The Nature of the Gods: And, On Divination

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Prometheus Books, 1997 - Philosophy - 263 pages
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In The Nature of the Gods the eminent Roman statesman and philosopher Marcus Tullius Cicero (106-43 B.C.E.) analyzes the positions of the Stoic, Epicurean, and Academic schools on the existence and nature of the gods, and whether they act in the interests of humankind. Cotta, the Academic spokesman, criticizes his Epicurean and Stoic interlocutors for their failures, respectively, to account for human freedom and for the accidents and evils that occur in life. Lacking sure knowledge of what gods are, human beings are left to their own intelligence and natural abilities to make their way in an uncertain world. On Divination is closely related in subject-matter. In this dialogue between Cicero and his brother, Quintus, the latter upholds the truth of various sorts of divination on Stoic principles. Cicero counters that there is no such "science" of divination, and that the ambiguities and absurdities inherent in oracles, prodigies, and dreams preclude any divine agency. They are, rather, the result of natural phenomena or coincidence.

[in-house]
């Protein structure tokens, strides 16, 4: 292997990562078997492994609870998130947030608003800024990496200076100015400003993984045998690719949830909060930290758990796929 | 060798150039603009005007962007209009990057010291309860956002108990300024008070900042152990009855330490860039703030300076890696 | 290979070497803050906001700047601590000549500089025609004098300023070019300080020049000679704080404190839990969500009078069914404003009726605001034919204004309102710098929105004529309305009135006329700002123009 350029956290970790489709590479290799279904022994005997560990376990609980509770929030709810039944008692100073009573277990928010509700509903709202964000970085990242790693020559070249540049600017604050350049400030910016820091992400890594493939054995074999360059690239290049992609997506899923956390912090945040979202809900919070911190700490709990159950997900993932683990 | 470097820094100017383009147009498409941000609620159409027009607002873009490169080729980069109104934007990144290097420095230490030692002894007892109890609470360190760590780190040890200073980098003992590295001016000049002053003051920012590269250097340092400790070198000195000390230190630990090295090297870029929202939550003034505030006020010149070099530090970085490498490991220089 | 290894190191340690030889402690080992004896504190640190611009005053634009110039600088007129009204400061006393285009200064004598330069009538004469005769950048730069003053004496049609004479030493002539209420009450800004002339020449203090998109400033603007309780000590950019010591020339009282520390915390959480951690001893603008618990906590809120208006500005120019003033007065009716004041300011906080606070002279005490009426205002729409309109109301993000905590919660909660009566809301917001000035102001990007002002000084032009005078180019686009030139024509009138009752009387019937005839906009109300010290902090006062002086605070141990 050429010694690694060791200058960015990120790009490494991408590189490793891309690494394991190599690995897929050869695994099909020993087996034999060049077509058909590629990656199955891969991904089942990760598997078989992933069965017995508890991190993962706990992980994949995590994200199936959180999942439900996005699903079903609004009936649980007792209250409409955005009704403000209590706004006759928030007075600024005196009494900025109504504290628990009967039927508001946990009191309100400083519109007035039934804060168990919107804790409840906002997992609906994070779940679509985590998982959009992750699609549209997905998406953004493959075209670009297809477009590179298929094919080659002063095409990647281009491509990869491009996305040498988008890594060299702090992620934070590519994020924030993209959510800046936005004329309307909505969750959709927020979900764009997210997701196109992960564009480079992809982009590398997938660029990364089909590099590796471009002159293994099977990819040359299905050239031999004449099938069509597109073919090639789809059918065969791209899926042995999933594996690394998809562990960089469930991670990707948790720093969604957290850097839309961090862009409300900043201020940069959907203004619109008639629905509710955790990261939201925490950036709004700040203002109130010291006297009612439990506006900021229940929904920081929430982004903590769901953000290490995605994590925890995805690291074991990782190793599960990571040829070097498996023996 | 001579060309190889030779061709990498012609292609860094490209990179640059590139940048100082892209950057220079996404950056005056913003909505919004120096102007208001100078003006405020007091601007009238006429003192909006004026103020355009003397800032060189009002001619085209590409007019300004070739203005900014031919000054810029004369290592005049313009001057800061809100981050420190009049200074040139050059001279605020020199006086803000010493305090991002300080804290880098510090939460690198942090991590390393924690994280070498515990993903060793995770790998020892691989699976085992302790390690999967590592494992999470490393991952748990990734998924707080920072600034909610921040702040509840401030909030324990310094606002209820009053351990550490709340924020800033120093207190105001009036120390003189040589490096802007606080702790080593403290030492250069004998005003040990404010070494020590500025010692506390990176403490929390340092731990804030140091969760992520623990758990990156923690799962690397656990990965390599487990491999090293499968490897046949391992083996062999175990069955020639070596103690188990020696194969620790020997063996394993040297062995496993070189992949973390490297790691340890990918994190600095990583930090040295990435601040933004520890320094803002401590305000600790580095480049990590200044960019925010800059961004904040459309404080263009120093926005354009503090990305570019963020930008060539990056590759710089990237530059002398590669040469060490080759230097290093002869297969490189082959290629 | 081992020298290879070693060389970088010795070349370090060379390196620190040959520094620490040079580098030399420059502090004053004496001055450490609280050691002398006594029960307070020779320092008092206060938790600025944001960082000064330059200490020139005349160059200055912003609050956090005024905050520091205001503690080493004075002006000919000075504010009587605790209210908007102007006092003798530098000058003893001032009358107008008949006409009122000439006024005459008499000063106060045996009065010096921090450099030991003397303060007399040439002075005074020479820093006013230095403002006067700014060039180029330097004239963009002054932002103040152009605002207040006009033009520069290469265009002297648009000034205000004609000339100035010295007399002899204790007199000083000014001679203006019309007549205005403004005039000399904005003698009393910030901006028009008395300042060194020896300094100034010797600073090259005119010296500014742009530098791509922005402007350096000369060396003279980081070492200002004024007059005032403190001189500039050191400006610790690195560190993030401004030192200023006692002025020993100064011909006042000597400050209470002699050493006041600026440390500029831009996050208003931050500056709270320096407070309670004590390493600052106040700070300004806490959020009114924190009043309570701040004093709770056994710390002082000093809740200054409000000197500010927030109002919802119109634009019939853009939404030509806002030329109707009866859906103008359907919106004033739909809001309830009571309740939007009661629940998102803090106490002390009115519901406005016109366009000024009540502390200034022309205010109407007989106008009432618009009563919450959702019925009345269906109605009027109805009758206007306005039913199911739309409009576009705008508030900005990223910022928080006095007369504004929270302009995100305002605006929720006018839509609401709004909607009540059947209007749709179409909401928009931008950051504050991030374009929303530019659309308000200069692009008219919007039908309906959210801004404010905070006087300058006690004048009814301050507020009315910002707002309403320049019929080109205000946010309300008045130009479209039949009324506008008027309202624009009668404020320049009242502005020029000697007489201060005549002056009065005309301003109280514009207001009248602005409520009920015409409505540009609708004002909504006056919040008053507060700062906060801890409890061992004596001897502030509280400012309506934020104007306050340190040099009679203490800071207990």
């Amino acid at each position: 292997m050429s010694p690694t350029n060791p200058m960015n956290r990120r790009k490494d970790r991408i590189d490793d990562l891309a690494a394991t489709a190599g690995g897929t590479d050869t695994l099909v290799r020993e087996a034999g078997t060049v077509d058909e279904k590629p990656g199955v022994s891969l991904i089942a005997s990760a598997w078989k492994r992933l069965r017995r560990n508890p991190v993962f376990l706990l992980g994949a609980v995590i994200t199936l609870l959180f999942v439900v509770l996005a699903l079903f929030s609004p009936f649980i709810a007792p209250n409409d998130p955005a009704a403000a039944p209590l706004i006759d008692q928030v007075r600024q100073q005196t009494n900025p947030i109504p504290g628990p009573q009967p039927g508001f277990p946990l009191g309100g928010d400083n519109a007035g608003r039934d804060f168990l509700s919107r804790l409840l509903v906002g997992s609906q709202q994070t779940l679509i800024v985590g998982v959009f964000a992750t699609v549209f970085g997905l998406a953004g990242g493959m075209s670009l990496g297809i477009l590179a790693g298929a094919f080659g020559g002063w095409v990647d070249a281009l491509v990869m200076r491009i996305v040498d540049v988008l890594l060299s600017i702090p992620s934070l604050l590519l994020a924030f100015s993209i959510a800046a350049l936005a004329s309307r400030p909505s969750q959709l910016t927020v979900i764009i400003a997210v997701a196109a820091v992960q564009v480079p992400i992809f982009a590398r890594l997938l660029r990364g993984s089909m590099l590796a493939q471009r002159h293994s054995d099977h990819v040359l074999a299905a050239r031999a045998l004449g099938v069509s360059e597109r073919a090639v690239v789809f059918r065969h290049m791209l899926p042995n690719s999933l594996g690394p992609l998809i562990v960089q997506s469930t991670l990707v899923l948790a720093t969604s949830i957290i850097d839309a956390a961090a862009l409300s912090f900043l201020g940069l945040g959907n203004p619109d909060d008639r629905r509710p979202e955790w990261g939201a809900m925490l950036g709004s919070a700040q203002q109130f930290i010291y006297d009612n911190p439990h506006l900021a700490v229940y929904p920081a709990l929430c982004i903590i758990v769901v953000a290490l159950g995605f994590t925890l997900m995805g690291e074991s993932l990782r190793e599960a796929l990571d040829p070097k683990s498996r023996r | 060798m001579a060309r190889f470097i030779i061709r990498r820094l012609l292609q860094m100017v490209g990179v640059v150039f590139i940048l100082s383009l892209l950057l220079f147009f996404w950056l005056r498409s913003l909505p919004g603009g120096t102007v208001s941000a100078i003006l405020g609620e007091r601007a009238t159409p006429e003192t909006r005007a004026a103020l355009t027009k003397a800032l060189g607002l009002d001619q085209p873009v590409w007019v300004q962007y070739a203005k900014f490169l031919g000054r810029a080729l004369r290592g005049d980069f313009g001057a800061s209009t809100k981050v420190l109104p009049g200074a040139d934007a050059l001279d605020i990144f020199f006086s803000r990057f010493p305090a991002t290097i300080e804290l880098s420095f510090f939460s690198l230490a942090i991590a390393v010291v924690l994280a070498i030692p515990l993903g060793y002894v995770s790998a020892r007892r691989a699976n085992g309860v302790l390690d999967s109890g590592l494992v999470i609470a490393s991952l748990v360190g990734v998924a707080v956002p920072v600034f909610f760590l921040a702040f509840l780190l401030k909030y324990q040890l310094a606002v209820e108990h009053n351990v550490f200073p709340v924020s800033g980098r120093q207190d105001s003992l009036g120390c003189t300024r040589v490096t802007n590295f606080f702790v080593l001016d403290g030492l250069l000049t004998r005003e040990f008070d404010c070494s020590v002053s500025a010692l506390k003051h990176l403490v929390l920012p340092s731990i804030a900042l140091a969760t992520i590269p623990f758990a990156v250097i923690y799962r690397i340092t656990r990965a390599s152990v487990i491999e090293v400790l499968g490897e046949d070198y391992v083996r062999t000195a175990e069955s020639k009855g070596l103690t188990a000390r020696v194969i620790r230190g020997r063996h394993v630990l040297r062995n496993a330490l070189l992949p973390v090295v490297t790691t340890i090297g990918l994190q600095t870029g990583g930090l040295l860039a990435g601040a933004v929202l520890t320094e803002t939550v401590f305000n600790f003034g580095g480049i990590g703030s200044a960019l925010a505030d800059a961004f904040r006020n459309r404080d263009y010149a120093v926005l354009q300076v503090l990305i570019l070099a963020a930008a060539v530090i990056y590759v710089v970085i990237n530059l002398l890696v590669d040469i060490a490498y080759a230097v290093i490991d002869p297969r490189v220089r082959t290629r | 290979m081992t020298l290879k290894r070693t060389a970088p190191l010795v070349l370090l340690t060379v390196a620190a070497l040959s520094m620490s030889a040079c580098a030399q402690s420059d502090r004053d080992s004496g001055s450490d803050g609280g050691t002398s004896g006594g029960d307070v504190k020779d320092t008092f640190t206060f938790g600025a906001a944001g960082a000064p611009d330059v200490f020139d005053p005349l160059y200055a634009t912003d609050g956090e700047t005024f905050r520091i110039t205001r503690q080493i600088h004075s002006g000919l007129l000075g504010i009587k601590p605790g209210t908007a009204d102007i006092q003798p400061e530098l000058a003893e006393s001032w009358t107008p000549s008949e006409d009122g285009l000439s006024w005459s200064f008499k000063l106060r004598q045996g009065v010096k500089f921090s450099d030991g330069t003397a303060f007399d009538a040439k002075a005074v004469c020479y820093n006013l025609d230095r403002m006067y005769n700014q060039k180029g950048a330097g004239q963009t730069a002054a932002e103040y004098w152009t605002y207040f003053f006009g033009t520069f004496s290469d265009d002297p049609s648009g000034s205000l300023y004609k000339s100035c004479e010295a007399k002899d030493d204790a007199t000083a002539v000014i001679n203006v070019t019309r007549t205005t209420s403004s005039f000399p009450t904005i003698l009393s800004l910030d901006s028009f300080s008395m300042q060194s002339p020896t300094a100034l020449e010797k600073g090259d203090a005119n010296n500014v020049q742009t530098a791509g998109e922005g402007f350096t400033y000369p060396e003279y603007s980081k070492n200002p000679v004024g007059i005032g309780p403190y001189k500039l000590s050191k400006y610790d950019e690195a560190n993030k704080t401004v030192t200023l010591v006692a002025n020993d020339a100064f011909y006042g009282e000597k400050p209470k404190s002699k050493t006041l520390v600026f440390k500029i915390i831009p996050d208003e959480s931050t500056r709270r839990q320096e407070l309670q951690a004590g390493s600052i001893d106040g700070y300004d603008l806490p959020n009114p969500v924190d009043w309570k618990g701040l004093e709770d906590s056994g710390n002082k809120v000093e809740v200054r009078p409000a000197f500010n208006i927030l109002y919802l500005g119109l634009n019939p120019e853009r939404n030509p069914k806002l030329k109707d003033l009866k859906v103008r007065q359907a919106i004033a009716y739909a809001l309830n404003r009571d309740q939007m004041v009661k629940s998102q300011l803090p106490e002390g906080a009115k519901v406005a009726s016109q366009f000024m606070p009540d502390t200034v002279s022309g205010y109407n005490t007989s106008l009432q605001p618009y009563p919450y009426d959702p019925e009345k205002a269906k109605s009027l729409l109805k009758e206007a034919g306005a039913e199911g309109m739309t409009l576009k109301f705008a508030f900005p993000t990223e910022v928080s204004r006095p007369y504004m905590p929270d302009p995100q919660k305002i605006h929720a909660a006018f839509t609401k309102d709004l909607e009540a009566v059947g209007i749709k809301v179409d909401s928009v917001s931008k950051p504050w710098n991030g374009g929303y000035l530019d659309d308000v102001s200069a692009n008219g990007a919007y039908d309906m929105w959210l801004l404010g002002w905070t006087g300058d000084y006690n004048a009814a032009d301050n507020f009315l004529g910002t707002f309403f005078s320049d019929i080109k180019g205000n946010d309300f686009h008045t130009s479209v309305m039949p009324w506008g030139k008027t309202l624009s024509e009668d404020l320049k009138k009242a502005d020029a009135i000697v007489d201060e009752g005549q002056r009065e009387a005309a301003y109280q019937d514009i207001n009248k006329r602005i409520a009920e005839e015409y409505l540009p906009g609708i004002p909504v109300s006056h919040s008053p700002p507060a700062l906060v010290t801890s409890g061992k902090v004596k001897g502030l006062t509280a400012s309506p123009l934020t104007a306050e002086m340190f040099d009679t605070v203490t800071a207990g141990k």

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About the author (1997)

Marcus Tullius Cicero (106 - 43 BCE) was a Roman statesman, lawyer, orator, scholar, and writer. He served as consul in the year 63 BC. It was during his consulship that the second Catiline conspiracy attempted to overthrow the government through an attack on the city by outside forces, and Cicero suppressed the revolt by summarily executing five conspirators. During the chaotic latter half of the first century BCE, marked by civil wars and the dictatorship of Julius Caesar, Cicero championed a return to the traditional republican government. Following Caesar's death, Cicero became an enemy of Mark Antony in the ensuing power struggle. He was proscribed as an enemy of the state by the Second Triumvirate and subsequently executed.

Along with Lucretius, Cicero helped introduce philosophic writing to Rome and forged a new Latin philosophical vocabulary. His mastery of language firmly established him as a model of Latin prose for later ages. Petrarch's rediscovery of Cicero's letters is often credited for initiating the fourteenth-century Renaissance in public affairs, humanism, and classical Roman culture.

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